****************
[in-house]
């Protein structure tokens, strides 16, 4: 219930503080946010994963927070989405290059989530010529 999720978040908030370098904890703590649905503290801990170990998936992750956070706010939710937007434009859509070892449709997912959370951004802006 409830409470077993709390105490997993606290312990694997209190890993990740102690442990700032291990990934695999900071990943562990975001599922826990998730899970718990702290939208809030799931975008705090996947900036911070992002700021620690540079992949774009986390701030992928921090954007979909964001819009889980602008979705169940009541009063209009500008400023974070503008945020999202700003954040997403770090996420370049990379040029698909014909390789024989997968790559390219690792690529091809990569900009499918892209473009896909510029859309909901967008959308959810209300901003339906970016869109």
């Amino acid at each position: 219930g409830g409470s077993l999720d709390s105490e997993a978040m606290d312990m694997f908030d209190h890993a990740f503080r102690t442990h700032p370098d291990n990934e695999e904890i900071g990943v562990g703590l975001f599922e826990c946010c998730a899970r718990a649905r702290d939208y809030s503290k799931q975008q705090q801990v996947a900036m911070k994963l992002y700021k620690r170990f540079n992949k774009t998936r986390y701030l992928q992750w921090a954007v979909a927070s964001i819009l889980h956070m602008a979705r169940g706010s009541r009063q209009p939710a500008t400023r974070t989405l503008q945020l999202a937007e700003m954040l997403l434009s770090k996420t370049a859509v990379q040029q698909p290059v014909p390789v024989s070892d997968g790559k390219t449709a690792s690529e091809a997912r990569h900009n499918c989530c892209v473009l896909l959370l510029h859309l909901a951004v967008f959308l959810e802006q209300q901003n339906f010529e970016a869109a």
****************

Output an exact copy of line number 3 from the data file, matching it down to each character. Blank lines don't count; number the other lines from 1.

């Amino acid at each position: 219930g409830g409470s077993l999720d709390s105490e997993a978040m606290d312990m694997f908030d209190h890993a990740f503080r102690t442990h700032p370098d291990n990934e695999e904890i900071g990943v562990g703590l975001f599922e826990c946010c998730a899970r718990a649905r702290d939208y809030s503290k799931q975008q705090q801990v996947a900036m911070k994963l992002y700021k620690r170990f540079n992949k774009t998936r986390y701030l992928q992750w921090a954007v979909a927070s964001i819009l889980h956070m602008a979705r169940g706010s009541r009063q209009p939710a500008t400023r974070t989405l503008q945020l999202a937007e700003m954040l997403l434009s770090k996420t370049a859509v990379q040029q698909p290059v014909p390789v024989s070892d997968g790559k390219t449709a690792s690529e091809a997912r990569h900009n499918c989530c892209v473009l896909l959370l510029h859309l909901a951004v967008f959308l959810e802006q209300q901003n339906f010529e970016a869109a």